08 Mar Relocation and Family Law – Do I have a right to move?
In Australia, people have a right to freedom of movement – to decide where they will live within the various States and Territories. It has become increasingly common for people to move away and embark on a ‘fresh start’ after a relationship has ended. But whilst parents have a right to choose where they live, the Family Law Act empowers the Courts to make decisions as to where children may live in proximity to each of their parents.
Under the Family Law Act, the presumption is that both parents have shared parental responsibility for their children. That is, both parents have an equal say in all major long term decisions for their children including where the children live, where they go to school and what medical treatment they should have.
In some circumstances, one parent may make a unilateral decision to relocate with the child without prior consultation with the other parent or despite the objection of the other parent. If such case were to arise, the non-relocating parent could make an Application to the Court seeking that the child remain living within reasonable proximity to them.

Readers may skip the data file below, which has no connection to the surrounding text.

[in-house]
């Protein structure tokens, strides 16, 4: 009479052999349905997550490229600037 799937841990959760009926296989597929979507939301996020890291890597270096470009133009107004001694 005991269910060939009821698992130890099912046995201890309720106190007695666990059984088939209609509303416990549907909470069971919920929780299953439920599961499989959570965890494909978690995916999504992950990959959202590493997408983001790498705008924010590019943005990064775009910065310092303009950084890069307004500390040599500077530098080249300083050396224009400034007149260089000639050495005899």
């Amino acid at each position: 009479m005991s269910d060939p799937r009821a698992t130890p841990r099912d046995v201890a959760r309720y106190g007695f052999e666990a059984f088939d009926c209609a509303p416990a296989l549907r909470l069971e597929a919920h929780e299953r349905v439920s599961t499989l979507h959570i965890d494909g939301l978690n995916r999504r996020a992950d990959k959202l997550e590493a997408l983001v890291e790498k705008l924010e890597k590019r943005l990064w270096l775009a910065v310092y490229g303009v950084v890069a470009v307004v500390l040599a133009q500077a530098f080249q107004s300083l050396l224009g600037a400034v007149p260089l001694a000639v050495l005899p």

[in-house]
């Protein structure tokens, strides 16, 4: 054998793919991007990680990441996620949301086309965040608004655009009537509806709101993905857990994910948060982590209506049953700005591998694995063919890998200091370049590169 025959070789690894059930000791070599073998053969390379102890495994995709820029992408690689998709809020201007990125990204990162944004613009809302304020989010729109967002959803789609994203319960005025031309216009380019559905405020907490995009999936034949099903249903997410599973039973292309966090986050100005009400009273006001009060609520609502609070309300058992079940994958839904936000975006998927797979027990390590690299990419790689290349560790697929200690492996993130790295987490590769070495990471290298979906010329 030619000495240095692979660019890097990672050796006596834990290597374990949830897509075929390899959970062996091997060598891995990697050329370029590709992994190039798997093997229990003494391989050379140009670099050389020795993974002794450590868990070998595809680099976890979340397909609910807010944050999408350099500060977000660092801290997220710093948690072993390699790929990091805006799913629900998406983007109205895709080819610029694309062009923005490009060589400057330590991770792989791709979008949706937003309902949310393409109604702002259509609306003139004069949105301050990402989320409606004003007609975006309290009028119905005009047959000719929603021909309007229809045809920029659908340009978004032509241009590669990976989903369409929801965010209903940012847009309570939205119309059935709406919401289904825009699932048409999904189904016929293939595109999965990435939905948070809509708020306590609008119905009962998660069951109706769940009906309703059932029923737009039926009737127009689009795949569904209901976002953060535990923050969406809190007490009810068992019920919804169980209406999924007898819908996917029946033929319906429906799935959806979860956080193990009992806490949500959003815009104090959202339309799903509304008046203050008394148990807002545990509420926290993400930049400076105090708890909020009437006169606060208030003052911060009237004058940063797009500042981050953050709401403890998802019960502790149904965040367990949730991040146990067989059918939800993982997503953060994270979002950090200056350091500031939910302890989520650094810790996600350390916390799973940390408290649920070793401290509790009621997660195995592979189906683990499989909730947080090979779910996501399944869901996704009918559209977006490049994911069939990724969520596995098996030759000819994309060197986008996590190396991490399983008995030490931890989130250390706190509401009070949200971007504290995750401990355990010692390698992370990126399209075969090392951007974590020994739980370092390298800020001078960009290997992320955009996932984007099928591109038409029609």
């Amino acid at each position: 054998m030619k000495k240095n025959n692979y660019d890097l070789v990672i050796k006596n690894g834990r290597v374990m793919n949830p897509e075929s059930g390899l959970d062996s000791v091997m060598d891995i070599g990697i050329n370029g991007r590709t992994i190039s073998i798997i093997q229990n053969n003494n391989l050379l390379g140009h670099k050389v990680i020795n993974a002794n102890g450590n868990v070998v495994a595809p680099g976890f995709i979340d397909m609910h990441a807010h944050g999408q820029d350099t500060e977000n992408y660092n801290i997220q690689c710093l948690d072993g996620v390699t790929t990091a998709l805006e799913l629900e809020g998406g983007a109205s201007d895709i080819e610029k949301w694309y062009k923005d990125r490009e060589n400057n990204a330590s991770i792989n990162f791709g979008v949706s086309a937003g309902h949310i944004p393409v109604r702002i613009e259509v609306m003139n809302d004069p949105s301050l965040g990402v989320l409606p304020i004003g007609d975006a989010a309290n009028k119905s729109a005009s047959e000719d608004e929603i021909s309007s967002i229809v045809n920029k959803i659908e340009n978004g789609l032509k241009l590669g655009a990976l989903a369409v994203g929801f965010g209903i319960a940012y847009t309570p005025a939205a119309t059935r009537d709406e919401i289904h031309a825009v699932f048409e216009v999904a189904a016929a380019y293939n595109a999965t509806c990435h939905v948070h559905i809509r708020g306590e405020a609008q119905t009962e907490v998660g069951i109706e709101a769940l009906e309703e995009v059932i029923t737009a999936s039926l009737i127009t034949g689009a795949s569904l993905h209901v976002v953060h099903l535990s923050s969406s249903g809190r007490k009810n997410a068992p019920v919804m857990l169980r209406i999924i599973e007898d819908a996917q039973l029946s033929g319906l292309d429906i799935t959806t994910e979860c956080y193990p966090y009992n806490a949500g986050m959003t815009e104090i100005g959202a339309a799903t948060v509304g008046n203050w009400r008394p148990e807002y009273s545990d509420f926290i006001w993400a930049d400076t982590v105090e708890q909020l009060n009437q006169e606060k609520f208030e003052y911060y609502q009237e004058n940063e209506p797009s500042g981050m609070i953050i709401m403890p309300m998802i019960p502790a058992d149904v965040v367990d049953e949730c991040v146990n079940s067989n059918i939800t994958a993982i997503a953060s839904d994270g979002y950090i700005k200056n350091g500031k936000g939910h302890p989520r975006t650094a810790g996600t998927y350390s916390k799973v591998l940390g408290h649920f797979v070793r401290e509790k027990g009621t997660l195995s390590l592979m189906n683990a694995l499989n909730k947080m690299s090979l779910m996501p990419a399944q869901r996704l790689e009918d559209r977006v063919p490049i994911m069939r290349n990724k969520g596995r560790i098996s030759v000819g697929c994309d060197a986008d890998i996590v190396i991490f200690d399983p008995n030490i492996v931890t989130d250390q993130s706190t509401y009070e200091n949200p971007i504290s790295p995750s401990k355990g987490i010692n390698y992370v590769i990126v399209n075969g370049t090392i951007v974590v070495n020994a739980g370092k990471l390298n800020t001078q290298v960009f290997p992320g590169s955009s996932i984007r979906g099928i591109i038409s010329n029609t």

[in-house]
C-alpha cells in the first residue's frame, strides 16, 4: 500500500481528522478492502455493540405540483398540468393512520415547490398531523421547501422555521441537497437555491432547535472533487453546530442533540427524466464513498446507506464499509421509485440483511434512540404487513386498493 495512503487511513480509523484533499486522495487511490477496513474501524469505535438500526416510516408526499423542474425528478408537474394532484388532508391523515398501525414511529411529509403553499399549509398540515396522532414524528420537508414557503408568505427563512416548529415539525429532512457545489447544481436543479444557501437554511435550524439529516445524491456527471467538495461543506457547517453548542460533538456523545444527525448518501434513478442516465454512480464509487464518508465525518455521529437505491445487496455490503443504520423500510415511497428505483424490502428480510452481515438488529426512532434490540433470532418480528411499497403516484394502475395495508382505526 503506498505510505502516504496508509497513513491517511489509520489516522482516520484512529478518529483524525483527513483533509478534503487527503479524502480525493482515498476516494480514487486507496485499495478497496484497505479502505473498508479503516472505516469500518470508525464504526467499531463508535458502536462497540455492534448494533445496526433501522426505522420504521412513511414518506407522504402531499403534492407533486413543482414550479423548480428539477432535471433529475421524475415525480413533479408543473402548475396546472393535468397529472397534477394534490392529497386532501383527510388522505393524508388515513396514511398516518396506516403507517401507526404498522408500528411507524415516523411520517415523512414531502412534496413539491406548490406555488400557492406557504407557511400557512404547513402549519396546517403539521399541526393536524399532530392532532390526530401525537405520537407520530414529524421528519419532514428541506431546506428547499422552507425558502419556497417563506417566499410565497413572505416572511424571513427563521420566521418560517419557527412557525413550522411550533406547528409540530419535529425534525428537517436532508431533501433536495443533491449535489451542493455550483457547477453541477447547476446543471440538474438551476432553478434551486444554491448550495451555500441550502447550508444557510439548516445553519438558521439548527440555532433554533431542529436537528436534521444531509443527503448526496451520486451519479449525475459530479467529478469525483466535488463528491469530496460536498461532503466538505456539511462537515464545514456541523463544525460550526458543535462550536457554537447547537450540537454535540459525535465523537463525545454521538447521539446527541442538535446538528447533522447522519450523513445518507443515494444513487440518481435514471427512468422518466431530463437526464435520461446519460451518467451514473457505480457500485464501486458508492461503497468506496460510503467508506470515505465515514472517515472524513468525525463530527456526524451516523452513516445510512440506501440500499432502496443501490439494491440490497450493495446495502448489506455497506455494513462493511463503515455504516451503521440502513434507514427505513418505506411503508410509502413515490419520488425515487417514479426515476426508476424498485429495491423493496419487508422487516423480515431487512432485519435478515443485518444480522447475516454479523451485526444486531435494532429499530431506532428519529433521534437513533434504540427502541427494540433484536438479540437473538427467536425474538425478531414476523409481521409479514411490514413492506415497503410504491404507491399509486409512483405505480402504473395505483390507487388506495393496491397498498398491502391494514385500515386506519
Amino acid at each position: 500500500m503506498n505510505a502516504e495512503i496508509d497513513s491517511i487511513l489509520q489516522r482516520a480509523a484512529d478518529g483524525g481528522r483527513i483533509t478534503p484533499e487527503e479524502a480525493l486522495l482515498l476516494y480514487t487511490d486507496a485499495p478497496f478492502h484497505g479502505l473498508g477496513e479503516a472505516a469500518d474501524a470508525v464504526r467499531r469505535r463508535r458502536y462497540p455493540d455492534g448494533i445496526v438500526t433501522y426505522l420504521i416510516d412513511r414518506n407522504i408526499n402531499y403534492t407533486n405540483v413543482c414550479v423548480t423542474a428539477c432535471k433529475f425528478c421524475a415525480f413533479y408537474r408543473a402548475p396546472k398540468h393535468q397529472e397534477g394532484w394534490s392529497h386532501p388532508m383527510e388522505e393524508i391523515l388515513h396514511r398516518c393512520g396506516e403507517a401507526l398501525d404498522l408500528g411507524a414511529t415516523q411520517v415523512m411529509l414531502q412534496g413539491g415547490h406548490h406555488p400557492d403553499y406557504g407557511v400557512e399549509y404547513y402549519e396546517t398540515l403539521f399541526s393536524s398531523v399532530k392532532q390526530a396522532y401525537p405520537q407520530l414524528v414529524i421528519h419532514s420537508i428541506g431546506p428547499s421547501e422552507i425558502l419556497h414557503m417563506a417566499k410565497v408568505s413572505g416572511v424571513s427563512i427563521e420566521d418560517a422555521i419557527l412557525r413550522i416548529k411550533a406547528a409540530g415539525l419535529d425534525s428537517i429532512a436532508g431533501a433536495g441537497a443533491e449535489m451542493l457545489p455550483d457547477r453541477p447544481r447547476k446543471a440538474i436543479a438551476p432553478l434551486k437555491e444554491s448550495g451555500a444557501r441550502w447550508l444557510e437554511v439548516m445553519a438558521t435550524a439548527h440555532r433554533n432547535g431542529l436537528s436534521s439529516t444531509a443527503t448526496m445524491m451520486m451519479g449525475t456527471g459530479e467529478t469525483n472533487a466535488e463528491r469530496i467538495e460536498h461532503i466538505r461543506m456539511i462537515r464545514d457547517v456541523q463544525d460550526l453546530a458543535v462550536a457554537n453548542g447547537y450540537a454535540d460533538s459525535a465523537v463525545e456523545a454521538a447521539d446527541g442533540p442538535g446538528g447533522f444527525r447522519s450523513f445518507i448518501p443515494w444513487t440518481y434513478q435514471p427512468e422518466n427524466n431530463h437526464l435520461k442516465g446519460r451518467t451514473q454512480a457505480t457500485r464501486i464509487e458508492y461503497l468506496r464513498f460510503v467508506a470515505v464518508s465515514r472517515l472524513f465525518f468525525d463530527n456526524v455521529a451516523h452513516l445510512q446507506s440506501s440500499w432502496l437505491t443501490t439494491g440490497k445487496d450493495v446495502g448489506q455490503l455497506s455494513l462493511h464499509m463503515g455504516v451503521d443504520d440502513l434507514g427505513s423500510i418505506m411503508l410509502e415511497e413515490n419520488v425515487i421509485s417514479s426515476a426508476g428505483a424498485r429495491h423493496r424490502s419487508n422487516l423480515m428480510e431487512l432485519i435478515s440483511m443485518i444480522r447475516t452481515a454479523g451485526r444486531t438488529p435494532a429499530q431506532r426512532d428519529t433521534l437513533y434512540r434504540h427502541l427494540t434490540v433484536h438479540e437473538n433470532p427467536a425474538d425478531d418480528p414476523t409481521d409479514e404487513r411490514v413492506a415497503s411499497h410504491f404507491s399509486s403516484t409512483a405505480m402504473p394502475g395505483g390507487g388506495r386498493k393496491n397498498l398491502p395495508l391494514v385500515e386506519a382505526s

The matter of Quigley v Quigley is a recent decision originating from the Federal Circuit Court of Australia in Newcastle. An Application was brought by the Mother who sought Orders to relocate with the parties’ 9 year old child.
Her Honour, Judge Terry, considered in detail the primary considerations of the Court in determining what outcome was in the child’s best interests. In summary, Her Honour made Orders in favour of the Mother’s application to relocate as a result of the following:
1. The Mother had been the child’s primary care giver since birth;
2. The Mother provided a warm and nurturing relationship for the child as opposed to only that of a functional parent; and
3. By relocating, the Mother would improve her financial circumstances which would in turn benefit the child.
Before making a decision to relocate with your children, you should speak with your former partner and try to reach an agreement regarding future parenting arrangements for your children. Relocation in family law matters can be quite complex, so you should also seek appropriate legal advice. Of course all families are unique and if you have any questions regarding your parenting matters you should seek independent legal advice regarding the facts that are relevant in your matter.
  FCCA 463
 Section 60CC of the Family Law Act 1975 (Cth)